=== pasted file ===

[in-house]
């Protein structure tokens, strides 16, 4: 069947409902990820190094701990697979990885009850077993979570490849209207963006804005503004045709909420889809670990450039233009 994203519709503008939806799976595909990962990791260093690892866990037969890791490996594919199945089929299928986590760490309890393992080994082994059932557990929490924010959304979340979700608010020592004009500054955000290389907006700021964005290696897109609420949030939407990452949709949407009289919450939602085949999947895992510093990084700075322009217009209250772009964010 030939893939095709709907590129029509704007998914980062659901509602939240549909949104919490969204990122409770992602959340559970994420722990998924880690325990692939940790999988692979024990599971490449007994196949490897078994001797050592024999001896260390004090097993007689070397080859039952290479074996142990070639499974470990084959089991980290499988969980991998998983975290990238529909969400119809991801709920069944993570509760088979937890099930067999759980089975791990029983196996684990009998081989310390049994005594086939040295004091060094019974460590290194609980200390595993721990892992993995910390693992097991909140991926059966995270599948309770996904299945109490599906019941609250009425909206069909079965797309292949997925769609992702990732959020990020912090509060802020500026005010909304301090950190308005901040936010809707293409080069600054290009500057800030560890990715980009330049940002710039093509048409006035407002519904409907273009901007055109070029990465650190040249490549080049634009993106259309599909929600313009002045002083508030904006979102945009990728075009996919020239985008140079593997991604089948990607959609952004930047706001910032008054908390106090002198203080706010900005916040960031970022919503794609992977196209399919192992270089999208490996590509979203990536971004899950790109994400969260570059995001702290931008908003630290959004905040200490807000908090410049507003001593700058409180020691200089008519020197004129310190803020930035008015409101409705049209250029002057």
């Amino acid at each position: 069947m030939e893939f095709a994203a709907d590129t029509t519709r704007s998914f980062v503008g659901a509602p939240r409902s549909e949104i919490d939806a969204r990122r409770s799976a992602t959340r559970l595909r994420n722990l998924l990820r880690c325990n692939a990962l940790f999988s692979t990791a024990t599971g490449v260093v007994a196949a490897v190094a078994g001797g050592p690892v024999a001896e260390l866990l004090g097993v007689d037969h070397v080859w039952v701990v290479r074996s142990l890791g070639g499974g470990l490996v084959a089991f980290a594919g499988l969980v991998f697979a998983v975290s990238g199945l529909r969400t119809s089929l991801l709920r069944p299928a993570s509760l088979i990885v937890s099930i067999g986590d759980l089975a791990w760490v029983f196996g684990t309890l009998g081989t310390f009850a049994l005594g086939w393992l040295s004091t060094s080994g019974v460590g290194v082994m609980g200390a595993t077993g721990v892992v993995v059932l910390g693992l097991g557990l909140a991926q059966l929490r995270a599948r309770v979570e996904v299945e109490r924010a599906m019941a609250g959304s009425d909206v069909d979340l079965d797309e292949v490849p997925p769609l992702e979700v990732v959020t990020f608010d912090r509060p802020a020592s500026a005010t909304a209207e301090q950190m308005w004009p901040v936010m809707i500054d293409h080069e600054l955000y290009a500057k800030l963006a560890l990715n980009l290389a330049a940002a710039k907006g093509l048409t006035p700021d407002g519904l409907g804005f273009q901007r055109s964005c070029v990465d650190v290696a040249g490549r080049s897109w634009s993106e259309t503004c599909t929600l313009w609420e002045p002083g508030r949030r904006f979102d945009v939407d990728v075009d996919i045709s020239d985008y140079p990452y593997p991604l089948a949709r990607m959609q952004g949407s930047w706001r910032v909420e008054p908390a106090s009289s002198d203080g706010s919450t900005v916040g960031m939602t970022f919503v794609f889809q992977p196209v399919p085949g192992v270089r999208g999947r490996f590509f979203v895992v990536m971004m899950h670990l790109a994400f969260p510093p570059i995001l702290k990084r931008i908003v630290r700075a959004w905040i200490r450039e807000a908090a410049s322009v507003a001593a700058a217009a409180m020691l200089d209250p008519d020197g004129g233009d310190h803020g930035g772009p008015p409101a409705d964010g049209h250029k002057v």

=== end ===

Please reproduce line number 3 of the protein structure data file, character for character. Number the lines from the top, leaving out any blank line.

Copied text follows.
């Amino acid at each position: 069947m030939e893939f095709a994203a709907d590129t029509t519709r704007s998914f980062v503008g659901a509602p939240r409902s549909e949104i919490d939806a969204r990122r409770s799976a992602t959340r559970l595909r994420n722990l998924l990820r880690c325990n692939a990962l940790f999988s692979t990791a024990t599971g490449v260093v007994a196949a490897v190094a078994g001797g050592p690892v024999a001896e260390l866990l004090g097993v007689d037969h070397v080859w039952v701990v290479r074996s142990l890791g070639g499974g470990l490996v084959a089991f980290a594919g499988l969980v991998f697979a998983v975290s990238g199945l529909r969400t119809s089929l991801l709920r069944p299928a993570s509760l088979i990885v937890s099930i067999g986590d759980l089975a791990w760490v029983f196996g684990t309890l009998g081989t310390f009850a049994l005594g086939w393992l040295s004091t060094s080994g019974v460590g290194v082994m609980g200390a595993t077993g721990v892992v993995v059932l910390g693992l097991g557990l909140a991926q059966l929490r995270a599948r309770v979570e996904v299945e109490r924010a599906m019941a609250g959304s009425d909206v069909d979340l079965d797309e292949v490849p997925p769609l992702e979700v990732v959020t990020f608010d912090r509060p802020a020592s500026a005010t909304a209207e301090q950190m308005w004009p901040v936010m809707i500054d293409h080069e600054l955000y290009a500057k800030l963006a560890l990715n980009l290389a330049a940002a710039k907006g093509l048409t006035p700021d407002g519904l409907g804005f273009q901007r055109s964005c070029v990465d650190v290696a040249g490549r080049s897109w634009s993106e259309t503004c599909t929600l313009w609420e002045p002083g508030r949030r904006f979102d945009v939407d990728v075009d996919i045709s020239d985008y140079p990452y593997p991604l089948a949709r990607m959609q952004g949407s930047w706001r910032v909420e008054p908390a106090s009289s002198d203080g706010s919450t900005v916040g960031m939602t970022f919503v794609f889809q992977p196209v399919p085949g192992v270089r999208g999947r490996f590509f979203v895992v990536m971004m899950h670990l790109a994400f969260p510093p570059i995001l702290k990084r931008i908003v630290r700075a959004w905040i200490r450039e807000a908090a410049s322009v507003a001593a700058a217009a409180m020691l200089d209250p008519d020197g004129g233009d310190h803020g930035g772009p008015p409101a409705d964010g049209h250029k002057v």